Thad Cochran to run for 7th Senate term

Cochran will face a primary challenge from Chris McDaniel, a conservative state lawmaker. | AP Photo

By EMILY SCHULTHEIS | 12/6/13 11:31 AM EST Updated: 12/6/13 1:01 PM EST
Veteran Sen. Thad Cochran, a Republican from Mississippi, plans to seek a seventh term next year, POLITICO has confirmed. With a primary challenge from the right, this could prove to be his toughest race yet.
Cochran, the second most-senior Republican in the Senate, guarded his decision to seek reelection so closely that even Senate leaders and top officials at the National Republican Senatorial Committee didn’t know what he was planning until he shared it with the press. He kept the political world waiting for his decision throughout the fall: he originally said he’d make his decision by the end of November, but that deadline passed with no word from Cochran.

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A Cochran aide confirmed his decision to POLITICO on Friday morning. The senator first shared it an earlier interview with Gannett.

State insiders largely expected Cochran, who turns 76 on Saturday, to step down: campaign finance records show he raised just $53,000 in the third quarter of this year, not the kind of sum expected for a senator the fall before a reelection battle. Cochran had $804,000 on hand at the end of September.

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But Cochran also was reportedly getting pressure from state and national Republicans to stick around for one more term because, if the GOP were to take back the Senate next fall, Cochran could reclaim his position as chairman of the Senate Appropriations Committee.

Cochran will face a primary challenge from state Sen. Chris McDaniel, a conservative state lawmaker who announced he was running for the seat earlier this fall. Observers say Cochran, with his long history in the state, should be able to get reelected despite the challenge from McDaniel, not least because he’ll have the support of the GOP establishment and the Mississippi business community in a state that’s traditionally had little turnover in the Senate.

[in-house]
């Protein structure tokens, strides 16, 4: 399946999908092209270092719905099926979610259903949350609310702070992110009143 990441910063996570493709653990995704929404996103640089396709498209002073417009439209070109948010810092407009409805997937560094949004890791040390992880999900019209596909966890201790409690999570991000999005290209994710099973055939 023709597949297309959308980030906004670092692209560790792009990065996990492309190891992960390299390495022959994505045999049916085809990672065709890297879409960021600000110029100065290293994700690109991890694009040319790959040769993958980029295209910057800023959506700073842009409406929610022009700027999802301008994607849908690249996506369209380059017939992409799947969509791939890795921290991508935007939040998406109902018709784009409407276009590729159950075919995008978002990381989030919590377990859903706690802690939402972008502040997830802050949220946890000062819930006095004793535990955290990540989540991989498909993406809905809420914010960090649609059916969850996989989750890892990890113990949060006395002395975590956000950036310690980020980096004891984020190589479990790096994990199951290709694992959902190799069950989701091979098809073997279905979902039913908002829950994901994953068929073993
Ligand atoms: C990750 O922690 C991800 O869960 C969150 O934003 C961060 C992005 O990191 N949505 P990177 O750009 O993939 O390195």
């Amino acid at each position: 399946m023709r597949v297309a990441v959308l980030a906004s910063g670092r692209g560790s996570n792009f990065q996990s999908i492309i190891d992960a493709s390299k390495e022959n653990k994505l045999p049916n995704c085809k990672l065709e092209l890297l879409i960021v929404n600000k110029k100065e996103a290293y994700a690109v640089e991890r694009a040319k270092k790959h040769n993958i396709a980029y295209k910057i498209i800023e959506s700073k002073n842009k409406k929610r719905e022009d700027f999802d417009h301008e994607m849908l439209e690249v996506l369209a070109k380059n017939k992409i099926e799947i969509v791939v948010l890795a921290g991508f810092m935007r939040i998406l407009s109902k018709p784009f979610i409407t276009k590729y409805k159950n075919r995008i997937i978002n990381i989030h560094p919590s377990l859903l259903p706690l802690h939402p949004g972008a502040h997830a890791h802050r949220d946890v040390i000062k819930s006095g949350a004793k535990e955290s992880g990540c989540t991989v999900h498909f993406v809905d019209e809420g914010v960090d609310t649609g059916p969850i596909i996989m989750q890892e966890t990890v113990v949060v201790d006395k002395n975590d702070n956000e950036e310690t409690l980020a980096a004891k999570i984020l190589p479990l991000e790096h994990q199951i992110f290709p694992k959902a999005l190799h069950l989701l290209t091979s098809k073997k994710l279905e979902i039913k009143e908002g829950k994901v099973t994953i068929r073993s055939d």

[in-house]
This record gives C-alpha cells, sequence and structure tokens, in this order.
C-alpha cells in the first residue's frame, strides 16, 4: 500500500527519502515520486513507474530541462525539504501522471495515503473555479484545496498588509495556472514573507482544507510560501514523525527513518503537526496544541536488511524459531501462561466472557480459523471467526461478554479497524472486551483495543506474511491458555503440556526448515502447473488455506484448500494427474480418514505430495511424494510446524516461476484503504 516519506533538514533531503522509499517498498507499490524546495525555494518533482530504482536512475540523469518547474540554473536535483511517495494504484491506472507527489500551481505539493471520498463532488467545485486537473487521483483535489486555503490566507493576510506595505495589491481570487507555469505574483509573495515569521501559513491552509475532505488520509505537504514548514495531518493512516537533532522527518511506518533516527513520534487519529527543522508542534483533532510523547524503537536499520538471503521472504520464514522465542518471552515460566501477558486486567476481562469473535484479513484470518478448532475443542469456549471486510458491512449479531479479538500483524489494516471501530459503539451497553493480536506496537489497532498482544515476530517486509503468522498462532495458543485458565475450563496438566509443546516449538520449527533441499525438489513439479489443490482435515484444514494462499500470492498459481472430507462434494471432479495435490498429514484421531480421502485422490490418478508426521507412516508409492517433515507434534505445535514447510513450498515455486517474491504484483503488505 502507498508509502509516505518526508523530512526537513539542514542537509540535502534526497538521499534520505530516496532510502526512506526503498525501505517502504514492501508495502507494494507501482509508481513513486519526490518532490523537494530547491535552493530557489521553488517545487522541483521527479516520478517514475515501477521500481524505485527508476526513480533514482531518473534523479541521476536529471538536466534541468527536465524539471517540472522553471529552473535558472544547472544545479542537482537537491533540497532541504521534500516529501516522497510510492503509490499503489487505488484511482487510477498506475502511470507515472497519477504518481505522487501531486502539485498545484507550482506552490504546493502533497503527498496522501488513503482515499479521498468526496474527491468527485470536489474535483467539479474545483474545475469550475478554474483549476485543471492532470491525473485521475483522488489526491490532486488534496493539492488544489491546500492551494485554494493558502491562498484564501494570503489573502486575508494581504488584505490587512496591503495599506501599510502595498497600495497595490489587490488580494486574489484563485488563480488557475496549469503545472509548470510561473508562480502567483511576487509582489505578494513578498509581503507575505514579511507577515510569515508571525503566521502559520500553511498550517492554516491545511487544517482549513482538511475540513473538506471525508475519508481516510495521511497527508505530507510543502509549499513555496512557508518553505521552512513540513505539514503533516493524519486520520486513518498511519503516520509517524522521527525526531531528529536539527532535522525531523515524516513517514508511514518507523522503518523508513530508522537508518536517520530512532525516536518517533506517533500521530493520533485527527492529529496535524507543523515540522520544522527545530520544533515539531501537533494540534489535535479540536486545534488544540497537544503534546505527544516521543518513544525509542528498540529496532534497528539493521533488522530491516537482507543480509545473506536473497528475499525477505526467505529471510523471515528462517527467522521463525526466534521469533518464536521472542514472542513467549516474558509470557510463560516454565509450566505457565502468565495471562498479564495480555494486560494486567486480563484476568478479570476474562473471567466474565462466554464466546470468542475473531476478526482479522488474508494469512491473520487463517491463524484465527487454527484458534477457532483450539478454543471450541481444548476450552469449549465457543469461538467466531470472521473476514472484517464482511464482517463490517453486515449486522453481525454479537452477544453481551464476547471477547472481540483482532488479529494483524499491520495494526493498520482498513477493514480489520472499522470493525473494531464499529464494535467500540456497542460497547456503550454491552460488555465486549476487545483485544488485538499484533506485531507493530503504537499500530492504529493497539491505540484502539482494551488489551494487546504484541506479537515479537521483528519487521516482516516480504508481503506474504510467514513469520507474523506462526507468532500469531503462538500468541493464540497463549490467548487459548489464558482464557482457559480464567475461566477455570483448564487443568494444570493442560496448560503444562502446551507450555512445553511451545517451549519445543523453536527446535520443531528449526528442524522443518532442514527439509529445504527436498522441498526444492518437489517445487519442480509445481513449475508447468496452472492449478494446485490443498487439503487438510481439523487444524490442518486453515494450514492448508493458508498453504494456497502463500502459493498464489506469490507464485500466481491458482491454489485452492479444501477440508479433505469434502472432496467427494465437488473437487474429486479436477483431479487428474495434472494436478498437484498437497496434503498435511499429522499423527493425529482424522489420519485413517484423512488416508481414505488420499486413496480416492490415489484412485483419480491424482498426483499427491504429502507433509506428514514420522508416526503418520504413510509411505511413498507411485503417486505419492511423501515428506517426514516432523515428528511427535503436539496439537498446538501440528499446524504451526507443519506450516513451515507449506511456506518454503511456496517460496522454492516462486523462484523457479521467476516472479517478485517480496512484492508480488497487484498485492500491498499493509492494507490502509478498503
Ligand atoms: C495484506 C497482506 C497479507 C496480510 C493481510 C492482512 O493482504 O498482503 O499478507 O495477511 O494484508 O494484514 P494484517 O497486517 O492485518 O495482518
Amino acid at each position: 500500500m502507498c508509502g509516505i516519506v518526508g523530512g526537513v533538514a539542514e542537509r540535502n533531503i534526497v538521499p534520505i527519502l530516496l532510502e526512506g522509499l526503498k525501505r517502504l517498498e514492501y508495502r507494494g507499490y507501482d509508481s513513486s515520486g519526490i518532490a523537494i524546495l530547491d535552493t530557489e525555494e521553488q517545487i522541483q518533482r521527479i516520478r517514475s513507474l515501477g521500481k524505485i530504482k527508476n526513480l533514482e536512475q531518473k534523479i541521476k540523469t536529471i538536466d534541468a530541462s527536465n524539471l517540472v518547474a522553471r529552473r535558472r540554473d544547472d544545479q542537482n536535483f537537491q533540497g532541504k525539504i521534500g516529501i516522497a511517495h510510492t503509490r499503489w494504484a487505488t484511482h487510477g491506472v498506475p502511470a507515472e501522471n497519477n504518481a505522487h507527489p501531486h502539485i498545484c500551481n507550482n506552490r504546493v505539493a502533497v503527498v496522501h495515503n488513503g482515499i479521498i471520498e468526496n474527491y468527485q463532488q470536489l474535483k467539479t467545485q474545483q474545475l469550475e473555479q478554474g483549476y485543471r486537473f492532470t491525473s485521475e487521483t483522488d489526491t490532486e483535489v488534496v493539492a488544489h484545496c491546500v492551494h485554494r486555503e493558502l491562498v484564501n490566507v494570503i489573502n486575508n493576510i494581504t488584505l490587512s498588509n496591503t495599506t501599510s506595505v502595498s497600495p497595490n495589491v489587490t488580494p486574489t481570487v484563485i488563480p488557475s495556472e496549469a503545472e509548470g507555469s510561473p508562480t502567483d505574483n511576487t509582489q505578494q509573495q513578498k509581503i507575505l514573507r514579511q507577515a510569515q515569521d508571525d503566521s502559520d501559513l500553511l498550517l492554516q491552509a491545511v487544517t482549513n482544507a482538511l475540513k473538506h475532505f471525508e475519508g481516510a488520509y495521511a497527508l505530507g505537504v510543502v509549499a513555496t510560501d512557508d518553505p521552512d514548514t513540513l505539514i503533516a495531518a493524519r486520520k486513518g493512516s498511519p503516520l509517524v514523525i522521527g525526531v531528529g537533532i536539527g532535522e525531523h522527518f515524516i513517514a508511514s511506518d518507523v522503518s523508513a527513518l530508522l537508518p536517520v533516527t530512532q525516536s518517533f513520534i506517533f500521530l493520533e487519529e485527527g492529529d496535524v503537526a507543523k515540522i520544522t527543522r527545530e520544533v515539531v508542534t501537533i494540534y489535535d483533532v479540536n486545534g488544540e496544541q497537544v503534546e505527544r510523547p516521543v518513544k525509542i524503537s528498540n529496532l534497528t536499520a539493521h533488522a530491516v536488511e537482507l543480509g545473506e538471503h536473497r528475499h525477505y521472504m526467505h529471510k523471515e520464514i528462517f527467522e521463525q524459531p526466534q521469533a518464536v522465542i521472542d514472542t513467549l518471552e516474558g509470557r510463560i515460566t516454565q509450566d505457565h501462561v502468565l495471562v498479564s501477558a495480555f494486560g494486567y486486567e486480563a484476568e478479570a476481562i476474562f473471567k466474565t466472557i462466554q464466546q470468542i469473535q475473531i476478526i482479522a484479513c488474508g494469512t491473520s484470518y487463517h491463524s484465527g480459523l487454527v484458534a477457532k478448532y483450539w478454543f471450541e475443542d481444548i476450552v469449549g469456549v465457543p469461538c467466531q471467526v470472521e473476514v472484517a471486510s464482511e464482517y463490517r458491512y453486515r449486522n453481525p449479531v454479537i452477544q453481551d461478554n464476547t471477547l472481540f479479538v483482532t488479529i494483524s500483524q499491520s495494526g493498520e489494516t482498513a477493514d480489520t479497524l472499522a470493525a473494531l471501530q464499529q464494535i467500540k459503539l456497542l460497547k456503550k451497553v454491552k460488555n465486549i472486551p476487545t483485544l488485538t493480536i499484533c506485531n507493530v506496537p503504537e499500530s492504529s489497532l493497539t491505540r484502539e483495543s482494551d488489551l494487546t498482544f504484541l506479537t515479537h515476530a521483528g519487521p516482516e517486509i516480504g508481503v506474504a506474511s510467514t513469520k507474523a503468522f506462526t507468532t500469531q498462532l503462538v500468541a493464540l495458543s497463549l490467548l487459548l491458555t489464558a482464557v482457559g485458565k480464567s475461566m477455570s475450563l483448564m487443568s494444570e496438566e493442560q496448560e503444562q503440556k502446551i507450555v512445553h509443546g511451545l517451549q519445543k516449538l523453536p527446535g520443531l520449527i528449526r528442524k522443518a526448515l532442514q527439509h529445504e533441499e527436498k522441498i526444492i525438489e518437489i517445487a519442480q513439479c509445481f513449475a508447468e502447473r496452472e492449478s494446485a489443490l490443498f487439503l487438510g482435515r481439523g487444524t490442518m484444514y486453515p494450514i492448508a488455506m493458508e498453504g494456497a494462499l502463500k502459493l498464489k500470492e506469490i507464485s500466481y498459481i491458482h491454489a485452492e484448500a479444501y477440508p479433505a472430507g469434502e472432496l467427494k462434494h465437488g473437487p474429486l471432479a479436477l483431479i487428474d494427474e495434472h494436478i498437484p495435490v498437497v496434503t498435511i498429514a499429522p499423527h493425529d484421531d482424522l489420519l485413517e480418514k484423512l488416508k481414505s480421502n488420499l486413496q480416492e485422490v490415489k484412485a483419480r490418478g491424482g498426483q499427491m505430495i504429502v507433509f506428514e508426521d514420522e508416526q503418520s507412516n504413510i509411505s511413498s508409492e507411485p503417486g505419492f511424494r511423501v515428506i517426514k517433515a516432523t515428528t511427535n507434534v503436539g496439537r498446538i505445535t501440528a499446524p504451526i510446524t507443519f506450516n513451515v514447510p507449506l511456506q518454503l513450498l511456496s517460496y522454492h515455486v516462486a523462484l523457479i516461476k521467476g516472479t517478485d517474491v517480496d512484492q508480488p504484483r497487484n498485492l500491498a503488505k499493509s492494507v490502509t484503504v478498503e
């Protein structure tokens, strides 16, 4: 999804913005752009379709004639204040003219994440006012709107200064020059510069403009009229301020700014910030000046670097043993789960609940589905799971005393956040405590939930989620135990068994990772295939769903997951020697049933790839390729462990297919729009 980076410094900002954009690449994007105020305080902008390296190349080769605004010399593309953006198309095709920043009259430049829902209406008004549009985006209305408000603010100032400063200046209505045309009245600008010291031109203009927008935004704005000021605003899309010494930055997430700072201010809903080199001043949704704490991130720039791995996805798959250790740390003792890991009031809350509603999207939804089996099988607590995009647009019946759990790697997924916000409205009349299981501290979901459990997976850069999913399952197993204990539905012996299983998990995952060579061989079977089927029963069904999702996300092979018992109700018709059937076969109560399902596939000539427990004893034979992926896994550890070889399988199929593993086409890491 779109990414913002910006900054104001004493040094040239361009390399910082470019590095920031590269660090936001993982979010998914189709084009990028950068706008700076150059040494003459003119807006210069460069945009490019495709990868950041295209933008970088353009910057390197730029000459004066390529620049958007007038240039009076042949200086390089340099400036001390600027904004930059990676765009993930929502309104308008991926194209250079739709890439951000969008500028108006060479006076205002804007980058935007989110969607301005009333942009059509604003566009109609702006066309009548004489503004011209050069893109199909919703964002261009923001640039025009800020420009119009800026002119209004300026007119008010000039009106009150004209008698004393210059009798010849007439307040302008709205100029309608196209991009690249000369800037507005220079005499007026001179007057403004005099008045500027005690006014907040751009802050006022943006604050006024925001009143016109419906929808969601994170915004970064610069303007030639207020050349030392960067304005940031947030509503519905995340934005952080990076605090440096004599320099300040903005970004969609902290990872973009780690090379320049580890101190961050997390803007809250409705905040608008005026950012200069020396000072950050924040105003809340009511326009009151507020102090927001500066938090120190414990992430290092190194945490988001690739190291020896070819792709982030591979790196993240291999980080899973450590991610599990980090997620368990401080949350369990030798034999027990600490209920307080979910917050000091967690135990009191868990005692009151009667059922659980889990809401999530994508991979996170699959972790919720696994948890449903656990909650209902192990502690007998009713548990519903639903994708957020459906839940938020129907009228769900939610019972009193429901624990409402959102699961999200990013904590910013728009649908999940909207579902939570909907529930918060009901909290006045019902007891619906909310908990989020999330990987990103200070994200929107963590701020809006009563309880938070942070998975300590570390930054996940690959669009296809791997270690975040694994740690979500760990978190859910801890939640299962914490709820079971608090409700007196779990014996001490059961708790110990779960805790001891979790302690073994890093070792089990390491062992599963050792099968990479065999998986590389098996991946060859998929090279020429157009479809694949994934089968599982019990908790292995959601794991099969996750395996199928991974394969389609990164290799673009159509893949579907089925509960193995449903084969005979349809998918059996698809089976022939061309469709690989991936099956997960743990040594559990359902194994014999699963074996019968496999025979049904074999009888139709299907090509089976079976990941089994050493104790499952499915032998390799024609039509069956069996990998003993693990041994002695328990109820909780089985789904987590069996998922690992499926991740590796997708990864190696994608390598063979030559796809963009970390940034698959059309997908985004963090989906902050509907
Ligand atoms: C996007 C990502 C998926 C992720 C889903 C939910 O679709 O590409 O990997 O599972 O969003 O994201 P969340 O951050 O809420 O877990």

McDaniel welcomed Cochran to the race in a statement Friday afternoon.

“Sen. Cochran has had a long and distinguished career representing the people of Mississippi,” he said. “I look forward to a positive campaign based on the future of our state, our country and the Republican Party. As a strong conservative, I will fight to bring those values to Washington.”

Andy Taggart, an attorney and veteran Republican in the state, said he believes Cochran will “handily defeat” McDaniel in the state’s June 3 primary.

“[Cochran] has served honorably and well — he has no political enemies in the state,” he said.
Still, this race is likely to be tougher than any reelection battle Cochran has had thus far. McDaniel has the backing of groups such as the Club for Growth and the Senate Conservatives Fund, which are known for endorsing conservative or tea party challengers to incumbent Republicans. Both groups have already aired TV ads boosting him, and Cochran’s entrance into the race means those groups are likely to turn their fire on him.

Chris Chocola, president of the Club for Growth, wasted no time in criticizing some of Cochran’s votes and decisions in office.

“Throughout his over 40 years in Washington, Sen. Thad Cochran has done some good things for Mississippi, but he’s also done some bad things,” Chocola said, pointing to Cochran’s support for earmarks and votes to confirm “liberal” Supreme Court justices. “Fortunately, Republicans in Mississippi have a real choice for the United States Senate this year. They can vote for Sen. Cochran, or they can vote for a more fiscally conservative alternative who is dedicated to limited government and passing policies that will increase economic growth.”

SCF Executive Director Matt Hoskins praised McDaniel in a statement Friday morning but didn’t take any shots at Cochran directly.

“Our members in Mississippi like Chris McDaniel because he will fight to stop the massive spending, bailouts, and debt that are destroying our country,” he said. “We’re going to do everything we can to help him get his message out so voters know they have a choice.”

A poll from the Democratic-leaning firm Public Policy Polling in late November suggested Cochran will have a real race against McDaniel. In a two-way matchup, Cochran would have just a 6-point lead, 44 percent to 38 percent. When asked if they want to vote for Cochran or “someone more conservative,” 55 percent of GOP primary voters chose the generic more conservative option.

Now that Cochran is running again, the handful of other state pols who were considering the race will likely stay out. State Auditor Stacey Pickering and Secretary of State Delbert Hosemann, for example, had said they would run if Cochran retired, and U.S. Rep. Gregg Harper and Lt. Gov. Tate Reeves were other possible candidates.